Movie Review: Spiderman Homecoming

To be honest, I wasn’t sure what I was expecting when I got this movie, especially after two previous Spiderman series. But…what I got was something I enjoyed a lot.

Also, I have a new area of grading: effects. This doesn’t just mean the visuals and special effects, it also includes sound quality and the score.

Just to let you know, I was busy today, so for now there will be only one image. I will try to add more images this weekend!

Story: 4/5: What makes Homecoming a breath of fresh air in the superhero movie genre, is that it was also a slice of life. It focused on Peter Parker and his experiences as a high school sophomore in a world of superheroes just as much as it did on your friendly neighborhood Spiderman. And that’s what I loved. While the story isn’t totally different, it’s the fact that it’s a different genre that makes it so appealing, and what makes it much more unique than some of the latest Marvel movies.

Plus, I have a feeling some of the writers have teenagers at home to help them write the script. I absolutely loved the dialogue; it had the same feeling as the 60s-70s comic books my dad raised me on. The fights were filled with classic Spiderman sass, but the way the teenagers spoke in general felt very realistic, like actual high schoolers.

Okay, and can we mention the twists? None of them were earth-shattering, but boy, did I not see some of them coming…

Characters: 4/5: They were so likable, and much more colorful than some of the more recent Marvel films.

Peter, or Spiderman, felt so much like a modern version of the 60s hero. He was at once a stressed out student with a nerdy side and a major secret, but also the wise cracking, talkative hero we love. But what I do like is that, while his life is by no means easy or perfect, it doesn’t cause the second hand embarrassment I always felt while reading the comics. I can’t give much away, but let’s say that while he’s unlucky, he’s not painfully unlucky.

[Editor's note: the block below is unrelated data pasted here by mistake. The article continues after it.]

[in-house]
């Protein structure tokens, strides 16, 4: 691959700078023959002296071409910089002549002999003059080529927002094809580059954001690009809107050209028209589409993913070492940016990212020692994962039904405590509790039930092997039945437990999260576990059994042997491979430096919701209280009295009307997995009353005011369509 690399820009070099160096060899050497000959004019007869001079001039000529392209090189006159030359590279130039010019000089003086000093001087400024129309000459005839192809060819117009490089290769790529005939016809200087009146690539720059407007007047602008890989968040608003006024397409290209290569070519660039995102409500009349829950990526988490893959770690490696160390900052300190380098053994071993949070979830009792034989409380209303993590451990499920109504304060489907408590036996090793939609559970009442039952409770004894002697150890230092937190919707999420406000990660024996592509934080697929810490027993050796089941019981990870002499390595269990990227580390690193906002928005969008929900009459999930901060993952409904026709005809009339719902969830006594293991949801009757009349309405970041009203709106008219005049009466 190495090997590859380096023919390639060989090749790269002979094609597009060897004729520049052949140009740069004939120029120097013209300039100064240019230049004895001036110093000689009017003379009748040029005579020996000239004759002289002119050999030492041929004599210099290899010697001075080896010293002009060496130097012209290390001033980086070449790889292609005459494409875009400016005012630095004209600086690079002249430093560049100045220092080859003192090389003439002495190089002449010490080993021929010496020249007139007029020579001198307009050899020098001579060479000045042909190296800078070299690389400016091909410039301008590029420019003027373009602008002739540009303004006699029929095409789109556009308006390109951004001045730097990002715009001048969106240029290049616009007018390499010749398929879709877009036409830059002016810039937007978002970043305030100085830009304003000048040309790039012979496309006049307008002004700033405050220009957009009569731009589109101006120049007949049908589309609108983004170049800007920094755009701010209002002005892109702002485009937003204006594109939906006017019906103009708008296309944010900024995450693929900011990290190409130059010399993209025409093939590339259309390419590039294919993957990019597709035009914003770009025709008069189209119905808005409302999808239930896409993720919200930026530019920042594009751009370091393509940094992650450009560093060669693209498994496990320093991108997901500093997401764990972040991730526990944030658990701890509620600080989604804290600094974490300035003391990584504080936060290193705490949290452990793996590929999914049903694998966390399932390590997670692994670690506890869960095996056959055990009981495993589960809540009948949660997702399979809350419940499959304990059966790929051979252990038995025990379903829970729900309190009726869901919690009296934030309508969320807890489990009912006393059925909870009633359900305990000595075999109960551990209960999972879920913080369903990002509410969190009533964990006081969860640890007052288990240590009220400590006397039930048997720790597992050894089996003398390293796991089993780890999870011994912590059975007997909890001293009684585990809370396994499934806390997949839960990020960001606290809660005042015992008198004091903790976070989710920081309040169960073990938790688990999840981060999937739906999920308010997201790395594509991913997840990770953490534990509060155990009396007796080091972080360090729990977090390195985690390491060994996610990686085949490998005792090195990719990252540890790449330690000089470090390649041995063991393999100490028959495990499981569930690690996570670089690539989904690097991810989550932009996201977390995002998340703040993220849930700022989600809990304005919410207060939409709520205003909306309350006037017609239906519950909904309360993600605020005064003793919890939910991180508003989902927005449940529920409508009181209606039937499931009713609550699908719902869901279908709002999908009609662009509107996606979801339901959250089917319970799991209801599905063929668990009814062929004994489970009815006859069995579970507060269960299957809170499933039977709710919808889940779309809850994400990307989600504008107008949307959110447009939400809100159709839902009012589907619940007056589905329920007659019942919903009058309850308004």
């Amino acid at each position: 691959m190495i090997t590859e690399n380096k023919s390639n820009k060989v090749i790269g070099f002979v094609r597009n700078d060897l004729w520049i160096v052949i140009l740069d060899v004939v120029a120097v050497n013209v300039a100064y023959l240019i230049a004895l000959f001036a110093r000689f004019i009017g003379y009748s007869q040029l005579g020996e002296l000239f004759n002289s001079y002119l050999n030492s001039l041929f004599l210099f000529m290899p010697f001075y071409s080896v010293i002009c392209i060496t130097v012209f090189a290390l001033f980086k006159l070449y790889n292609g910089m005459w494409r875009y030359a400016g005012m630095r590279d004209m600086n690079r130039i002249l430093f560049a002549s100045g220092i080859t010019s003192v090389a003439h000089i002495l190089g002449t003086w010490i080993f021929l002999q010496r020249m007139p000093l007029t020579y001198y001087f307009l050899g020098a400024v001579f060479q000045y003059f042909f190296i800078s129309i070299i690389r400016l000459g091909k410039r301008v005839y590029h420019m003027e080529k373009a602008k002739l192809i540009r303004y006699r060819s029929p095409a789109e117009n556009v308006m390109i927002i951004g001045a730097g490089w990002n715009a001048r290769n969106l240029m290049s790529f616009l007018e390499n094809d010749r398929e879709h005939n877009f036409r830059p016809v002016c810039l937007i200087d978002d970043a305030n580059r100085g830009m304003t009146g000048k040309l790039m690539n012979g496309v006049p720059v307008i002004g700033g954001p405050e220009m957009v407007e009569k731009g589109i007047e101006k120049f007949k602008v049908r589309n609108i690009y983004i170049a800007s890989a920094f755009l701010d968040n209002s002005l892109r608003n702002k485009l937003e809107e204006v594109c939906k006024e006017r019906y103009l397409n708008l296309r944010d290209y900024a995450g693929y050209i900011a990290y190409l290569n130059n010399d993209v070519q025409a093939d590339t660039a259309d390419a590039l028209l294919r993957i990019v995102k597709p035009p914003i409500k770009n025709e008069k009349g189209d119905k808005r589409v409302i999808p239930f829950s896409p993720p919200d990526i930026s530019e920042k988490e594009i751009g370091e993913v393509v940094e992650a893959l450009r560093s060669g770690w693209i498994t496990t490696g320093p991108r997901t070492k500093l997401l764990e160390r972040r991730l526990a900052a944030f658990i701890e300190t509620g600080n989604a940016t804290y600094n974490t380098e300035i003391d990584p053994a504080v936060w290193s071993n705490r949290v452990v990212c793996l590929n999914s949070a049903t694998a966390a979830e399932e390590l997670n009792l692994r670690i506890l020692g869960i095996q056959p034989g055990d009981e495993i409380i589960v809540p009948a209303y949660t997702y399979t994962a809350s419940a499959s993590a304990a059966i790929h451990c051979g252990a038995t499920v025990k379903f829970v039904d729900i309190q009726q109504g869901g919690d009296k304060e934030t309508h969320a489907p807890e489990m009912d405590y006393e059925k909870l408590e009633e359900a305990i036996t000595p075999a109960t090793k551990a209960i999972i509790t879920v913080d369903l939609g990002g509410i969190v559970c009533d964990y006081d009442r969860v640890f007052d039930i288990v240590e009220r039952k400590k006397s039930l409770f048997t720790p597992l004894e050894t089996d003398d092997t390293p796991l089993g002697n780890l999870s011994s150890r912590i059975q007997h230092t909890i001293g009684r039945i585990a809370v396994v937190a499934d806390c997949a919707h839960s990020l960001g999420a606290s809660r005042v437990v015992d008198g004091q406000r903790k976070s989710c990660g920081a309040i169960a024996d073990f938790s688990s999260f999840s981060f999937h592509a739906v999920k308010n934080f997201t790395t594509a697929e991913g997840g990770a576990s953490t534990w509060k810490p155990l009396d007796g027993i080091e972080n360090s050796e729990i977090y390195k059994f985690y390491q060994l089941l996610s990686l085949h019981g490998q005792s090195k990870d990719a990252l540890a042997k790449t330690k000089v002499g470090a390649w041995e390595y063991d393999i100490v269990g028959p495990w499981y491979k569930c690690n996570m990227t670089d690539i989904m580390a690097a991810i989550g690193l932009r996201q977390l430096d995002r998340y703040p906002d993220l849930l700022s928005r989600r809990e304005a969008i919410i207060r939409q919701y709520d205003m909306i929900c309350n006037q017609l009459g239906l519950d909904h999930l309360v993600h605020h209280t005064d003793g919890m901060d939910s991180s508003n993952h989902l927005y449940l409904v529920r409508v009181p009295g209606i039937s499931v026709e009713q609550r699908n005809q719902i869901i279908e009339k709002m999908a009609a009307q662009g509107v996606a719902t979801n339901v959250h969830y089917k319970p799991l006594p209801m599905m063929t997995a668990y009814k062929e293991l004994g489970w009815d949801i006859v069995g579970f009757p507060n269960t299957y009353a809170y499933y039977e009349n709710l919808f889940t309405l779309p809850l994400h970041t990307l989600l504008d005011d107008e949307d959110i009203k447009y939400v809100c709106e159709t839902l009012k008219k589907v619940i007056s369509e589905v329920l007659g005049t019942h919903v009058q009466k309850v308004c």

Ned may be my favorite character. While he’s nothing like the comic version, I’m happy about that. In Homecoming, he’s Peter’s nerdy best friend who discovers his secret pretty quickly. He is a far cry from the useless best friend/comic relief character, and actually makes major contributions to the story while being funny and having some of the best lines in the movie, in my opinion.

A few of my more major complaints about recent Marvel movies is the bland love interests. Liz, Peter’s crush, defies the blandness and is a dynamic character, thankfully. She’s at once sweet and smart, without feeling boring. She’s also not the unobservant crush either. Plus, her kindness doesn’t feel fake or annoying; it feels honest. She also has a part in a great twist.

Similar to the above, an even bigger complaint I’ve had lately is the boring villains. But The Vulture is surprisingly a great one!When I first heard that he would be the villain, all I could think was, “Really? All the great villains in the Spiderman universe, and you choose that one?” But he has great writing, a personality, motivations, and is genuinely really creepy, with his own twists.